The perception and expression of verb morphology in bilinguals with specific language impairment
Background and Aim: Most of the researches are about bilingual children with specific language impairment and importance of it in recognition and treatment. This study aimed to assess verb morphology in bilinguals with specific language impairment (SLI) and compare them with normal bilinguals.
Methods: Six bilingual (Azeri and Persian) children with specific language impairment at the age of 7-8 years were collected from clinics of Tehran, Iran. They were evaluated about verb morphology using narrative speech and specific language impairment test and then, compared with six age-matched and six other language-matched children as control group. Children with specific language impairment were diagnosed by exhibiting a significant delay (more than one year) in language that can not be explained by intelligence deficits, hearing loss or visual impairment. We used Man-Whitney test for comparing the groups.
Results: Bilingual children with specific language impairment had delay in comparison with their age-matched group in subject-verb agreement (p=0.020) and articulating tense morphemes (p=0.019). They also had meaningful delay in using proper tense of verbs (past, present, and future) in comparison with languagematched control group (p=0.029).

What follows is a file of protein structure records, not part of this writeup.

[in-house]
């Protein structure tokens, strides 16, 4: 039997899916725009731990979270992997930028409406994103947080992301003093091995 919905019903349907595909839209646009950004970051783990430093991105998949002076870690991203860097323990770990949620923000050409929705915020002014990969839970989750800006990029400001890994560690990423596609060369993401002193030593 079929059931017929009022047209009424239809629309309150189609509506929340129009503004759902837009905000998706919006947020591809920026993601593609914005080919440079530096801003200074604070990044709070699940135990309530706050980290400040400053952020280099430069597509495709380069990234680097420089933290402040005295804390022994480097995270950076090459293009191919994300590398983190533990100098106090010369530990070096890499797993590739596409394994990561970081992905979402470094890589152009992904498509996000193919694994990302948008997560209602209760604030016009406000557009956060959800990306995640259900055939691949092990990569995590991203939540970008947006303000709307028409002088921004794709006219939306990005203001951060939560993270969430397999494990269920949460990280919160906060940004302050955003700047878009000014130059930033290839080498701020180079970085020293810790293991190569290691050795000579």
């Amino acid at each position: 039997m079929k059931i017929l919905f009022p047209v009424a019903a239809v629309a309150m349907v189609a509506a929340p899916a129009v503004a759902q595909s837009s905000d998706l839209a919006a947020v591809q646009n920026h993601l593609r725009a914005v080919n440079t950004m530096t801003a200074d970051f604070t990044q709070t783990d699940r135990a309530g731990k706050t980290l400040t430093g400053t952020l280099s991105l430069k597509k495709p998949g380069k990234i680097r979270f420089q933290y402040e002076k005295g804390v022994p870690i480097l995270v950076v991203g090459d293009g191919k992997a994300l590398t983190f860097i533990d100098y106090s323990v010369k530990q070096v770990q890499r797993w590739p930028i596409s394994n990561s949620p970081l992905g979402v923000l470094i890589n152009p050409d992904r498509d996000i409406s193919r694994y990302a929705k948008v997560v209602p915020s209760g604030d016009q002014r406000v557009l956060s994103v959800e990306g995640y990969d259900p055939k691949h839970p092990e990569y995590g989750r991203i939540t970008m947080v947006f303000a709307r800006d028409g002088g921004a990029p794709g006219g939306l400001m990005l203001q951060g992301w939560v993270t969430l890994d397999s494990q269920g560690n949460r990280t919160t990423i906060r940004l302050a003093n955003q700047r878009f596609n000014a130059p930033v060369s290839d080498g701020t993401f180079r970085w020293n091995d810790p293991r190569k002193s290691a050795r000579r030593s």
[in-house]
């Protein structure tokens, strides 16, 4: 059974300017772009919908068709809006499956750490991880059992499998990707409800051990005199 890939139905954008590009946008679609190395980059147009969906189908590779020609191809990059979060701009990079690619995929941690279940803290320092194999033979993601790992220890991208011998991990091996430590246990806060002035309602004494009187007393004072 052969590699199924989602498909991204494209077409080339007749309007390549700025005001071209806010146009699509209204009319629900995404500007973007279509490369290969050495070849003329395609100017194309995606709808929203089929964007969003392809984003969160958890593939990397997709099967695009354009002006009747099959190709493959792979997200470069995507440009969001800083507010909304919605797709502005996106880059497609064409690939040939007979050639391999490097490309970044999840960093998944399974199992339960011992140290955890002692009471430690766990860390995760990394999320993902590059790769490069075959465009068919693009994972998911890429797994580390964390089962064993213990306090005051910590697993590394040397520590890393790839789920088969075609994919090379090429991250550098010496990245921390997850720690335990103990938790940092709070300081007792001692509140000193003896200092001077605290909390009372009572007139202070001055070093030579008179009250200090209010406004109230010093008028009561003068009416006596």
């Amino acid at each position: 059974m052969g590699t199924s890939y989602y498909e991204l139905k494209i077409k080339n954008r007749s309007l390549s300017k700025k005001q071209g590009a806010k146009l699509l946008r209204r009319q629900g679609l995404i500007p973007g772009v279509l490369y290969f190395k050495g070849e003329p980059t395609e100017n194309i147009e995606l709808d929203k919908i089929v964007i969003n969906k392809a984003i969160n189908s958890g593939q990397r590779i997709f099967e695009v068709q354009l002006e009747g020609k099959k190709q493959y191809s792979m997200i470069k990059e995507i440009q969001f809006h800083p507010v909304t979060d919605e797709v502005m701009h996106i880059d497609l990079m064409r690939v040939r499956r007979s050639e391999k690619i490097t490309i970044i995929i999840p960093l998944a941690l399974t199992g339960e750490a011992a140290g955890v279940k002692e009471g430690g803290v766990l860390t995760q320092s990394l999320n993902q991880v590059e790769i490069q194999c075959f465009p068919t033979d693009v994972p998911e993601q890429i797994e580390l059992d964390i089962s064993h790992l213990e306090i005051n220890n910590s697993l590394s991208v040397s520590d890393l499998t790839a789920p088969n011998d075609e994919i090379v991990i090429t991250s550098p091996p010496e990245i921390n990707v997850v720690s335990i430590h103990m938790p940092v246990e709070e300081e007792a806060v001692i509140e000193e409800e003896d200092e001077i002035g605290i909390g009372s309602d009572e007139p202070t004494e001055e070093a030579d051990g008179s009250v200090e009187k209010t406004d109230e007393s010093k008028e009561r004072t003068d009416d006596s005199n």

Conclusion: Comparison of typical development of bilingual children and bilinguals with specific language impairment shows that verb morphology is a good clinical marker for diagnosing and treatment of these
2. Nation K, Snowling MJ, Clarke P. Production of English past tense by children with language comprehension impairment. J Child Lang. 2005;32(1)117-37.
3. Leonard LB, Ellis Weismer S, Miller CA, Francis DJ, Tomblin JB, Kail RV. Speed of processing, working memory and language impairment in children. J Speech Lang Hear Res. 2007;50(2):408-28.
4. Gutierrez-Clellen VF, Simon-Cereijido G. A cross- linguistic and bilingual evaluation of interdependence between lexical and grammatical domain. Appl Psycholinguistics. 2009;30(2):315-37.
5. Kohnert K, Windsor J, Ebert KD. Primary or "specific" language impairment and children learning a second language. Brain Lang. 2009;109(2-3):101-11.
6. Rice ML, Wexler K, Cleave PL. Specific language impairment as a period of extended optional infinitive. J Speech Hear Res. 1995;38(4):850-63.
7. Paradis J. Grammatical morphology in children learning English as a second language: implication and similarities with specific language impairment. Lang Speech Hear Serv Sch. 2005;36(3):172-87.
8. Maleki shahmahmood T, Soleimani Z, Faghihzade S. The study of language performances of Persian children with special language impairment. Audiol. 2011;20(2):11-21. Persian.
9. Hansson K, Nettelbaladt U. Assessment of specific language impairment in Swedish. Logoped Phoniatr Vocol. 2002;27(4):146-54.
10. Dromi E, Leonard LB, Adam G, Zadunaisky-Ehrlich S. Verb agreement morphology in Hebrew-speaking children with specific language impairment. J Speech Lang Hear Res. 1999;42(6):1414-31.
11. Polite EJ, Leonard LB. Finite verb morphology and phonological length in the speech of children with specific language impairment. Clin Linguist Phon. 2006;20(10):751-60.
12. Hakansson G, Hansson K. Comprehension and production of relative clauses: a comparison between Swedish impaired and unimpaired children. J Child Lang. 2000;27(2):313-33.
This work is licensed under a Creative Commons Attribution-NonCommercial 4.0 International License.